If you’re at all interested in internationally inspired cuisine, you’re likely to be drawn in by Easy Tyger’s tagline "eat the world." And that’s OK because the phrase aptly sums up the diverse small plates offerings at this new East Side destination, located at 1230 E. Brady St.
Walking into the restaurant, just about any diner will be impressed by the attractive decor, which includes exposed cream city brick with charming wood accents, hip artwork and a bright, partially exposed kitchen with a community table that overlooks the action. Comfortable bar seating, a mix of high and low-top tables, along with cozy booths along the back wall make for a variety of dining experiences, none of which seems better or worse than the others.
Our group easily plowed through about half of the delicious small plates on the "street food inspired" menu, which includes offerings from a variety of locales including Africa, Greece, Hungary, Scandinavia and Asia. All were relatively easy to share, but a single diner could readily make a meal from options which range from fresh salads to composed dishes that eat like small entrees.
We opted for a bottle of relatively well-priced Primitivo ($27) from Easy Tyger’s nicely curated international wine list. But there are also plenty of additional choices, including a nice selection of sake, creative takes on classic cocktails and a lengthy list of both international and domestic beers, both on tap and in bottles.
On the food side, we started our journey with grilled halloumi salad ($8), a fresh balanced dish featured a portion of the salty Greek cheese, grilled and laid to rest atop a bed of roasted beets with greens, supremed citrus and lemon-yogurt dressing. A sprinkling of hazelnuts adds crunch and richness.
Meanwhile, house-cured gravlax ($13) is a fresh flavored dish featuring creme fraiche, slices of new potato, crisp house crackers and salmon roe.
Pig ear nachos ($5) – a dish that has the potential to become an Easy Tyger classic – are a delicious excursion featuring tender-but-crisp shreds of pig ear topped with pickled chiles, lime crema, radish slices, cilantro and cotija cheese.
Quick cured duck forms the basis of the duck pastrami dish ($15), a deconstructed New York style sandwich which eats like a salad. The pastrami spiced duck is served atop dark rye panzanella with a mustard seed vinaigrette and a drizzle of Gruyere soubise forming a rich, satisfying dish with lots of character.
Meanwhile, piri piri chicken wings ($8) are tender and meaty, sauced with traditional Portuguese pepper and garlic sauce that’s definitely spicy, but also savory and flavorful. The wings are served atop a sweet potato slaw with cilantro-yogurt dip that can quite effectively cut the heat of the piri piri, if you’re so inclined.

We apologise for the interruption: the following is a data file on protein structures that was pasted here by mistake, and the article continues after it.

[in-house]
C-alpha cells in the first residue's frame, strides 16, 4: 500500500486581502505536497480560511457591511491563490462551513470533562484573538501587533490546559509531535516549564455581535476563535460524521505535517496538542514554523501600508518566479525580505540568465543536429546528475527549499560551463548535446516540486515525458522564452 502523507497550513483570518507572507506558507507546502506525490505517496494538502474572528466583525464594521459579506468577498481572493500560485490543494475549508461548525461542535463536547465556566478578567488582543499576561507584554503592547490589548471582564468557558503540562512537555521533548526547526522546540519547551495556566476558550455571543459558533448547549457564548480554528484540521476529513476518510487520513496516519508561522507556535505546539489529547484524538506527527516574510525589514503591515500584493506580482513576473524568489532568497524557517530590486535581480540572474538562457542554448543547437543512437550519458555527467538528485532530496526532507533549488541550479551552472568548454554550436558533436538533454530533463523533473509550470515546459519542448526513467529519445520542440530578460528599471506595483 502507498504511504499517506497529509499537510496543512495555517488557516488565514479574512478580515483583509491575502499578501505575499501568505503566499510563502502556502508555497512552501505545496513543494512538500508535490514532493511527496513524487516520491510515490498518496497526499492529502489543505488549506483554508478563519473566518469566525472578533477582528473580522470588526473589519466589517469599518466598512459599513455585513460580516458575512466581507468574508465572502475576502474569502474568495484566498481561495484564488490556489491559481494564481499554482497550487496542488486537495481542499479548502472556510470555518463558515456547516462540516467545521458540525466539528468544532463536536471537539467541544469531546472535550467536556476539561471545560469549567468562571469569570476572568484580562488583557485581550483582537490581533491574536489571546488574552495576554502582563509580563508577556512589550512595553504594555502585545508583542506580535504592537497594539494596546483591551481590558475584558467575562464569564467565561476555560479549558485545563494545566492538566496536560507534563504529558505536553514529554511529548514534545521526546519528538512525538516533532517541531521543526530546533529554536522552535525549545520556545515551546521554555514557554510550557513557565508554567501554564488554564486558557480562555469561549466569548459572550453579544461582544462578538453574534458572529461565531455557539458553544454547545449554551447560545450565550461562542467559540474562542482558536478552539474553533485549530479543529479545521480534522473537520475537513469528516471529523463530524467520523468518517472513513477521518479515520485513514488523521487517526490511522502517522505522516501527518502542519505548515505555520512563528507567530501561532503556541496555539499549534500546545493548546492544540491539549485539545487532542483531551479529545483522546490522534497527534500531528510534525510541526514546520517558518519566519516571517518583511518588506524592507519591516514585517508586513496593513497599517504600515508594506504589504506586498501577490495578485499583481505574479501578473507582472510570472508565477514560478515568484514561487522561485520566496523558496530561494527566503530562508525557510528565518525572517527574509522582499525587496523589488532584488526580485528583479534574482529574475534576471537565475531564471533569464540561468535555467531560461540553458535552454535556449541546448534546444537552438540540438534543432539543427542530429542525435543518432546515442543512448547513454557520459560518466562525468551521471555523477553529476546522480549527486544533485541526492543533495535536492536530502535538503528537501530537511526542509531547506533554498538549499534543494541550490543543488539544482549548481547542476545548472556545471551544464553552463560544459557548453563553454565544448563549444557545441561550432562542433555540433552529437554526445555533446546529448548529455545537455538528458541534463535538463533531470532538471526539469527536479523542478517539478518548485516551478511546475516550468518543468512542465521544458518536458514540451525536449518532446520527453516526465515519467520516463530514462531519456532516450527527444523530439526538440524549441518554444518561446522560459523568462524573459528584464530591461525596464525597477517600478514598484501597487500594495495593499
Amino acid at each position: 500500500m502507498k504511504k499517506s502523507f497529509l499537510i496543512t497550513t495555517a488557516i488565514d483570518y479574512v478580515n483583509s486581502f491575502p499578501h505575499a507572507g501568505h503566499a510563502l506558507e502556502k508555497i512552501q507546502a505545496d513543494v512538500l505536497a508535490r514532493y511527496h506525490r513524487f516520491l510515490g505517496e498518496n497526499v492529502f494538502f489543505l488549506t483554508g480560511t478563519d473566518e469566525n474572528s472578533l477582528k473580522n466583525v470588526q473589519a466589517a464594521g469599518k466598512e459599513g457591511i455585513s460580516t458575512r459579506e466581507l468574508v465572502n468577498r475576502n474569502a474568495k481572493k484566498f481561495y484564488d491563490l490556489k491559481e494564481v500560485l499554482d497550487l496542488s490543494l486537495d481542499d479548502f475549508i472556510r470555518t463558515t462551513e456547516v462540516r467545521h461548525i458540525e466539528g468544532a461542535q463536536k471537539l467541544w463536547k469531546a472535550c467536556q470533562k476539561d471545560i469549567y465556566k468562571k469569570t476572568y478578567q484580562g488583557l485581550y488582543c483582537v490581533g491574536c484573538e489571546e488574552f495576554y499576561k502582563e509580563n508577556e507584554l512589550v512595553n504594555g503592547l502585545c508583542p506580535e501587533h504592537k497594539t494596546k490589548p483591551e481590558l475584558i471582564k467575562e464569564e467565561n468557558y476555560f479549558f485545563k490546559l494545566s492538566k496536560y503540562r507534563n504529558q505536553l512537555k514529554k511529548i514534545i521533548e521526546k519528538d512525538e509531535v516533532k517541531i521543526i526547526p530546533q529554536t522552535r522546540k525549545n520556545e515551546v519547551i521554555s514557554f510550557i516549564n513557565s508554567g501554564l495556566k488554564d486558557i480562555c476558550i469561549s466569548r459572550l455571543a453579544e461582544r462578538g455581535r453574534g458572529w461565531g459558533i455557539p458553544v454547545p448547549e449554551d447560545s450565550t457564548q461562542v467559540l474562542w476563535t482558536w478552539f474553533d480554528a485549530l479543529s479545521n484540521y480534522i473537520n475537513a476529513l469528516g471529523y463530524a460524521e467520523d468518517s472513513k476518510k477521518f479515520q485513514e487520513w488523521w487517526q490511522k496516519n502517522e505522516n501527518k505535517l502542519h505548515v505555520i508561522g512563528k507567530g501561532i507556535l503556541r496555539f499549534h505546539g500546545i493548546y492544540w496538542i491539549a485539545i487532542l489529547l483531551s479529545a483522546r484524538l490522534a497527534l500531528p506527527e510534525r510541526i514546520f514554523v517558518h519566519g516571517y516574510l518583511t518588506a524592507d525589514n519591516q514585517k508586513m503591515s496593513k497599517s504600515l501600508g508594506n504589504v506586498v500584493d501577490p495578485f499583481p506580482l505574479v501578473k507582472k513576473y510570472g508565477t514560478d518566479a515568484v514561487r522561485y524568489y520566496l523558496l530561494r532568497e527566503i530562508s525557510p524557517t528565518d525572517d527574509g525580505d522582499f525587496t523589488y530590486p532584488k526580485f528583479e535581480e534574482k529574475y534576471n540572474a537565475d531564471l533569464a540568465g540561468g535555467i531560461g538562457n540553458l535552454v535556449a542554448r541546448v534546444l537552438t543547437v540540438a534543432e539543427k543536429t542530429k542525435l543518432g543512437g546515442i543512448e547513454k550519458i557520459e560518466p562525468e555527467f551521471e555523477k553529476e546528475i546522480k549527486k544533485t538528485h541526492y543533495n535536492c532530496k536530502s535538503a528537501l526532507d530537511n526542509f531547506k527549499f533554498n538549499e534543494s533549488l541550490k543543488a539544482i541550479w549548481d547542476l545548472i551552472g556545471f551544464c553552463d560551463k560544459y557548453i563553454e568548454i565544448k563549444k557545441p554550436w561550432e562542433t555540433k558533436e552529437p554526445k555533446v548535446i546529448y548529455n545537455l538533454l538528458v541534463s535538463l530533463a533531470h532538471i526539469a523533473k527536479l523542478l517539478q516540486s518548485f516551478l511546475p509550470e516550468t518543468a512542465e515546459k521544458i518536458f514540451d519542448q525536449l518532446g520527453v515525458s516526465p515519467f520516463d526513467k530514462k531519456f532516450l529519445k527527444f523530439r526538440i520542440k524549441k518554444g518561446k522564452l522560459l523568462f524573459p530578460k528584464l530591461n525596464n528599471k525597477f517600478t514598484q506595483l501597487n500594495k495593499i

Tender Mediterranean style octopus ($14) is sliced and served up with a delicious array of eggplant, tomatoes, capers, fennel and watercress that’s dressed with sherry vinegar and marcona almonds. Use the grilled bread to sop up every last bit of the piquillo pepper puree that lies underneath; it’s well worth the effort.
On the Asian side of things, there are the soft chewy steamed buns ($8) filled with flavorful char siu beef brisket, cucumber kimchi (oi sobagi), daikon and spicy mayo.
Or you can indulge in the pork tonkatsu ($13), a popular Westernized Japanese dish featuring tender panko-crusted fried pork that’s served, in this case, atop chewy udon noodles bathed in pork broth and seasoned with shishito peppers red shiso.
I wouldn’t necessarily say it’s always the case, but at Easy Tyger you definitely should save room for dessert (priced right around $6). After all, there’s the lemon tart, which strikes a perfect balance between sweet and puckeringly sour.
If you're looking for something traditional, opt for the pumpkin pie which is classic in its execution, but topped with a sweet drizzle of caramel sauce and a smattering of peanuts.
And if you’re looking for a chocolate fix, we’d highly recommend the chocolate ganache tart. Dress up the infinitely rich dessert with a scoop of Purple Door lavender lemon ice cream, which is a striking complement to the rich, bittersweet chocolate.
Easy Tyger is open Monday, Wednesday and Thursday from 11 a.m. to 11 p.m., Friday and Saturday from 11 a.m to 12 p.m. and Sunday from 10 a.m. to 9 p.m.
Lori Fredrich (Lo) is an eater, writer, wonderer, bon vivante, traveler, cook, gardener and girlwonder. Born and raised in the Milwaukee area, she has tried to leave many times, but seems to be drawn to this quirky city that smells of beer and alewives.
Some might say that she is a little obsessed with food. Lo would say she is A LOT obsessed with food. After all, she has been cooking, eating and enjoying food for decades and has no plans to retire anytime soon.
Lo's recipes and writing have been featured in a variety of publications including GO: Airtran Inflight Magazine, Cheese Connoisseur, Cooking Light, Edible Milwaukee, Milwaukee Magazine and the Milwaukee Journal Sentinel, as well as on the blog Go Bold with Butter, the web site Wisconsin Cheese Talk, and in the quarterly online magazine Grate. Pair. Share.